• Station 3: Name tent station. Angelina has them working on a name tent that they can use for the first few days of school so that the teacher can learn and remember their names easier. I LOVE this idea. I have never done name tents in my high school classroom (and now I’m kicking myself because it’s a great idea!). On the name tent, they’ll put their preferred name as well as some symbols that relate to them. They could be religious in nature, about their interests or hobbies. If time permits, they can share why they chose those specific symbols with the others currently at the station for them or that can be saved for another activity later in the first week to get to know the whole class better.
  • Station 4: Community agreement station. Instead of having the list of classroom rules all ready to go for students, this station creates a sense of ownership in the rules of the classroom. Students are able to share their input and will (hopefully) feel the need to follow the rules and be respectful if they have a say in the rules in the beginning. Angelina asks the question “How can we create a safe and empowering environment in our classroom?” and students are asked to be as specific as possible on what their needs are from both their teacher and their peers to be successful in the classroom. These expectations are written on a poster and then at the end of the day, all students sign it. The poster stays hung up in the classroom for the entire school year so students can reference it and add to it at any time they feel the need to!
  • Station 5: (not one of Angelina’s stations, but my own addition) When I Grow Up Station. This can be tied in with another station, but depending on how many students I have (my school is slated to be almost 150% capacity this year!) I may need to split them up more. At Target I found these signs for $5 and I wanted to incorporate them some way. (Get it here from Bullseye’s Playground aka the most dangerous spot in Target LOL)

There’s also a back to the sign which looks like this:

So cute! Obviously, I had to buy them. So in my last station, I’m going to have students fill out the “First day of” sign for them. Have them snap a picture of themselves holding the sign and then email it to me (or tweet it at me!). I will then do a collage of all of them and hang it up in my classroom somewhere so that we can compare them to the end of the year. As I get new students, I want to have them do it as well so I can add them to the wall so they don’t feel excluded!

3. Escape Room Syllabus

I haven’t tried this myself, nor have I heard of anyone trying it out, however, it looks really cool! There are a lot of templates for an escape room syllabus/first day activity on Teachers Pay Teachers (none of these belong to me!) for a variety of price points. The most popular one has getting to know you, supplies & resources riddle, syllabus close read and growth mindset quote puzzle for students to work through to learn the ins and outs of their new classroom and “escape” together. A lot of these are also editable so you can make it your own and include your own rules/procedures/supplies/resource cards so the students are getting relevant information! This is a fun, collaborative activity for students to get to know each other. It also allows for you, as the teacher, to walk around and see how well students work together without any direction or knowledge on how you expect them to work together in your classroom. This is a fun idea to incorporate in your classroom if you are planning on doing other escape room activities, as it gets them used to the activity without having to know actual content yet.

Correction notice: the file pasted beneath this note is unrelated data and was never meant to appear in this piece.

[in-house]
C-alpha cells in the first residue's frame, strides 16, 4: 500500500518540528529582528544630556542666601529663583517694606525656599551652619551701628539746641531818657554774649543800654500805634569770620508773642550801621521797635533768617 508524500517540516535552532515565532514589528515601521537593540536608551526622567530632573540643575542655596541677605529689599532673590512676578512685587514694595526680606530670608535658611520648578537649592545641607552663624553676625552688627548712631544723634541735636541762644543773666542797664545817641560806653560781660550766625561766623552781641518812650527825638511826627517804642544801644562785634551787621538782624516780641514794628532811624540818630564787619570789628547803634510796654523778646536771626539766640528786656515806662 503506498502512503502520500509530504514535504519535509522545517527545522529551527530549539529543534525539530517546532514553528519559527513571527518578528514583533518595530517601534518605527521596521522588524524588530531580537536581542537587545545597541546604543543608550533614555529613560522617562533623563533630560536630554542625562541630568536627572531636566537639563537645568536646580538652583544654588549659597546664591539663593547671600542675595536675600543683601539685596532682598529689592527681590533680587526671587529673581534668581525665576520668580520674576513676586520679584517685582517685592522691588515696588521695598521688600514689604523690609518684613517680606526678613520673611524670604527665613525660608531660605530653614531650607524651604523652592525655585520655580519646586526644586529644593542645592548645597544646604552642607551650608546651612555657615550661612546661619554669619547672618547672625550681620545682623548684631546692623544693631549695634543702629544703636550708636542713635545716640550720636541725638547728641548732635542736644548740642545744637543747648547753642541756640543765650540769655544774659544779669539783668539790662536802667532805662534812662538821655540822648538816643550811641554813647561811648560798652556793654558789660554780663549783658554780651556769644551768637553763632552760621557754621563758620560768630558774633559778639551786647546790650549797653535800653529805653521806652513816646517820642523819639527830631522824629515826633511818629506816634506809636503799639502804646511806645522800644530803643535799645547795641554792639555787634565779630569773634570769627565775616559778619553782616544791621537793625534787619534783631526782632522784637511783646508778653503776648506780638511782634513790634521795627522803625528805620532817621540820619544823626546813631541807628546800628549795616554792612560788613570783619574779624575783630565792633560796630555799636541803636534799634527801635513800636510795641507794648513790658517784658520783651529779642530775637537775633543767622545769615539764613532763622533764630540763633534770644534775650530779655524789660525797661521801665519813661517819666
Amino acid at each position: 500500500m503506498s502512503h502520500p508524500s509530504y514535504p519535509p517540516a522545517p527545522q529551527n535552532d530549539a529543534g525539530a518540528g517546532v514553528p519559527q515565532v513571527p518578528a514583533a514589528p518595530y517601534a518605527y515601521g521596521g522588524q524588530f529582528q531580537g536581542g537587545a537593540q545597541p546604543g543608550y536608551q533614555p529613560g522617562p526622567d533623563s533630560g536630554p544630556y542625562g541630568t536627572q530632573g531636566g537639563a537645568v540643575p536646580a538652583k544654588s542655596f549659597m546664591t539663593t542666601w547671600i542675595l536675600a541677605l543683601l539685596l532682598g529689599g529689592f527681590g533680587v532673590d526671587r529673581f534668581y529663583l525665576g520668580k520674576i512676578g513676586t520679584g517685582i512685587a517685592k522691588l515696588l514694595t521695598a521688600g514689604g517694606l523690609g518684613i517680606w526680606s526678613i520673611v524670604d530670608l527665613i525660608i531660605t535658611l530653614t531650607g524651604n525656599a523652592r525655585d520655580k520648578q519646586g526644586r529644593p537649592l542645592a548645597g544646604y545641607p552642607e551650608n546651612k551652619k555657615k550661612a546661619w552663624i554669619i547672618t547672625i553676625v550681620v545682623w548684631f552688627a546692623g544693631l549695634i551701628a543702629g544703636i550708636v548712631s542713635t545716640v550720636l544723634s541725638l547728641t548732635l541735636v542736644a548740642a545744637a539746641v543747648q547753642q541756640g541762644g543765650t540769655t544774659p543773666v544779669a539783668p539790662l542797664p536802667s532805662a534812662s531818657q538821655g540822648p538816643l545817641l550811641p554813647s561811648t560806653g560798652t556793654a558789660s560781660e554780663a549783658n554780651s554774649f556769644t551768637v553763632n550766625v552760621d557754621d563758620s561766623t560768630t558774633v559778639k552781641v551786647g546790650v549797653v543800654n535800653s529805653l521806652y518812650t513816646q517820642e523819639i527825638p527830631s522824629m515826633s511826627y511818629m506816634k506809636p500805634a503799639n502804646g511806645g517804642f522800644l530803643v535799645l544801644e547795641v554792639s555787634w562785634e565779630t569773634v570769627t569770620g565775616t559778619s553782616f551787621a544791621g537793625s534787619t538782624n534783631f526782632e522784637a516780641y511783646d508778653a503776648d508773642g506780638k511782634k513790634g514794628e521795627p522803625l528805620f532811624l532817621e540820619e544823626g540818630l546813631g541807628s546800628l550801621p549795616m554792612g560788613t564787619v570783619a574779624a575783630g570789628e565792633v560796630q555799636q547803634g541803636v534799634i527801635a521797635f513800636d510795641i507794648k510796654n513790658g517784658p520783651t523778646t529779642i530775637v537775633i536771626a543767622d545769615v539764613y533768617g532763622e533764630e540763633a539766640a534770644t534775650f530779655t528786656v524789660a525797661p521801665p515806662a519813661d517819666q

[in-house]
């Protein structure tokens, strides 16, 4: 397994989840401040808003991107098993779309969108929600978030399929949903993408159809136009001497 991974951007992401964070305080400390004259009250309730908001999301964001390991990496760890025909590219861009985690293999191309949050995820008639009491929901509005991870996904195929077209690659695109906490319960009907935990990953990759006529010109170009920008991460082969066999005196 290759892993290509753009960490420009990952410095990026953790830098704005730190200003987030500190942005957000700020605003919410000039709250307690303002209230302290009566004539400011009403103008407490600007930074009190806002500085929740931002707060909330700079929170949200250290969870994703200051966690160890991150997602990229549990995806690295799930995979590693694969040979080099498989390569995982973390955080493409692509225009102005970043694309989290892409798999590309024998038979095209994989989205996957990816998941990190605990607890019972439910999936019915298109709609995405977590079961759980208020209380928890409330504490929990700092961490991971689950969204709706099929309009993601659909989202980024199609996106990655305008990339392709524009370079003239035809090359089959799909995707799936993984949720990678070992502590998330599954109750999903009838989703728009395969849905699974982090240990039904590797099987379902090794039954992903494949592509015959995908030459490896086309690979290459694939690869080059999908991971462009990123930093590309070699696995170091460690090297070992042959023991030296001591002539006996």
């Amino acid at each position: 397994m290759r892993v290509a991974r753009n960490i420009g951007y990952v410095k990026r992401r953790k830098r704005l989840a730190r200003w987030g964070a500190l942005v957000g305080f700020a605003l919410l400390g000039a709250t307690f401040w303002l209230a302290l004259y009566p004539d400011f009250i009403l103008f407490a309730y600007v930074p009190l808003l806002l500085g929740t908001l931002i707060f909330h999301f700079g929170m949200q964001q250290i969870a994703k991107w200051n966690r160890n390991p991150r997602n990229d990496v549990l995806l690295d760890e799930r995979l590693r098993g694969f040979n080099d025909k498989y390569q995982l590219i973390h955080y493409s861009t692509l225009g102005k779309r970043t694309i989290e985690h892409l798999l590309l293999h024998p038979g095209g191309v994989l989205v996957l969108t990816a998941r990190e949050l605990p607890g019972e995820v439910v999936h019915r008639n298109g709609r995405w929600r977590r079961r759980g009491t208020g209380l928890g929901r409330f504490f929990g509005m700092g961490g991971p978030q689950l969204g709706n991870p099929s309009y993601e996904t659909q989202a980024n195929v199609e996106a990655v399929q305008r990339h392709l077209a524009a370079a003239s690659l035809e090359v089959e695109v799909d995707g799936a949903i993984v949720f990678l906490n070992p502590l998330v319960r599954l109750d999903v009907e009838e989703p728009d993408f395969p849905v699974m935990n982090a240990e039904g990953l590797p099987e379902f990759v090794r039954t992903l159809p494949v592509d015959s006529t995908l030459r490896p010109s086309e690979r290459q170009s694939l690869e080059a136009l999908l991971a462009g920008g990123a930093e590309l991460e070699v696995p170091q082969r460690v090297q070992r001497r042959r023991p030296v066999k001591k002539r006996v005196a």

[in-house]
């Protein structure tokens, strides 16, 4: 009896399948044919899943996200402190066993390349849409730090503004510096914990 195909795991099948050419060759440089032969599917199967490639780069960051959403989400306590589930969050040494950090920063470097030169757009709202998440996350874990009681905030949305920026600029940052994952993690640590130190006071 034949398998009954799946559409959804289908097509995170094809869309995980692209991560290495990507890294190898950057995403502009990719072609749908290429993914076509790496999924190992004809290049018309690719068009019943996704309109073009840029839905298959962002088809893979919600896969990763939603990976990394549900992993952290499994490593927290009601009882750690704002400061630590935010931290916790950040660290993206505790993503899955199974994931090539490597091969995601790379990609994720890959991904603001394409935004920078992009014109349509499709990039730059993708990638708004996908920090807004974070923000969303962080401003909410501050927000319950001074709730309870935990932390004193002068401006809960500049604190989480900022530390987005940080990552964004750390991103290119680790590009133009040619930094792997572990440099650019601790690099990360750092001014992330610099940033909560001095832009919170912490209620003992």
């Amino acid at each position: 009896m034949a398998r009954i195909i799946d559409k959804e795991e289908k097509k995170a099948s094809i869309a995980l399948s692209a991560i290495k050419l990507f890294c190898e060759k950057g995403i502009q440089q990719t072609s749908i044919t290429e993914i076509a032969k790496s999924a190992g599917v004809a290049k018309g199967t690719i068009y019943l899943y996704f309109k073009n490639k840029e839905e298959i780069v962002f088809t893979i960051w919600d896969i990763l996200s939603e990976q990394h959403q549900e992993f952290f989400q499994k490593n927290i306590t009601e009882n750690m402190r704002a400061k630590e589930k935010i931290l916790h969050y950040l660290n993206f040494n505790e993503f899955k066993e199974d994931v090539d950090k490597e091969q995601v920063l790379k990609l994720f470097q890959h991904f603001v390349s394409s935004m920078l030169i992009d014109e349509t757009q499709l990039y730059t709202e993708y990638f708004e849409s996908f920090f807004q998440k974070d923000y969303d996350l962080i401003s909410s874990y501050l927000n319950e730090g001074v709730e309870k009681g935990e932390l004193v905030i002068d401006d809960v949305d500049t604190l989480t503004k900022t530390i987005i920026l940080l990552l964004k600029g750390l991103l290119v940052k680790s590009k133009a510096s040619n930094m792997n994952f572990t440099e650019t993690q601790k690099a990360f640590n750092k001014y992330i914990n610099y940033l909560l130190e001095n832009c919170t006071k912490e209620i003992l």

4. Have a scavenger hunt THROUGH the syllabus

This is something I saw from Conscious Teaching. Have a list of questions that are answered throughout the syllabus. Not just questions that are “What are Ms. Smith’s policies on bathroom use?” but instead questions like “Take the number of points you lose for turning in late work and double that. Then divide the total by 4. What number do you have?” This makes the drab task of sifting through the syllabus more fun, because now they are actively engaged with the material instead of just rewriting what you have written in your syllabus. Another fun question they list on their website is “Which of the following could most likely survive in the classroom based on the rules listed on page 1 in the syllabus- a gold fish, a DJ, a mime, or a monkey? The best answer is probably goldfish because water is the only drink allowed in class, but students might say mime because the mime would never talk out of turn.” This is a lot of fun because there’s really no right answer as long as a student can back it up with “evidence” from your syllabus. Using open ended questions like this, you can also learn more about your students and have meaningful and fun discussions about the syllabus without making it seem like work.

Have another great idea on how to make first day procedure and going through the syllabus less boring? Drop it in the comments or email me at contact@funwithalgebra.com with your ideas and I’ll add it to the post!

I hope you have an awesome first day and one of these ideas can make your classroom a little more fun when going over the first day things!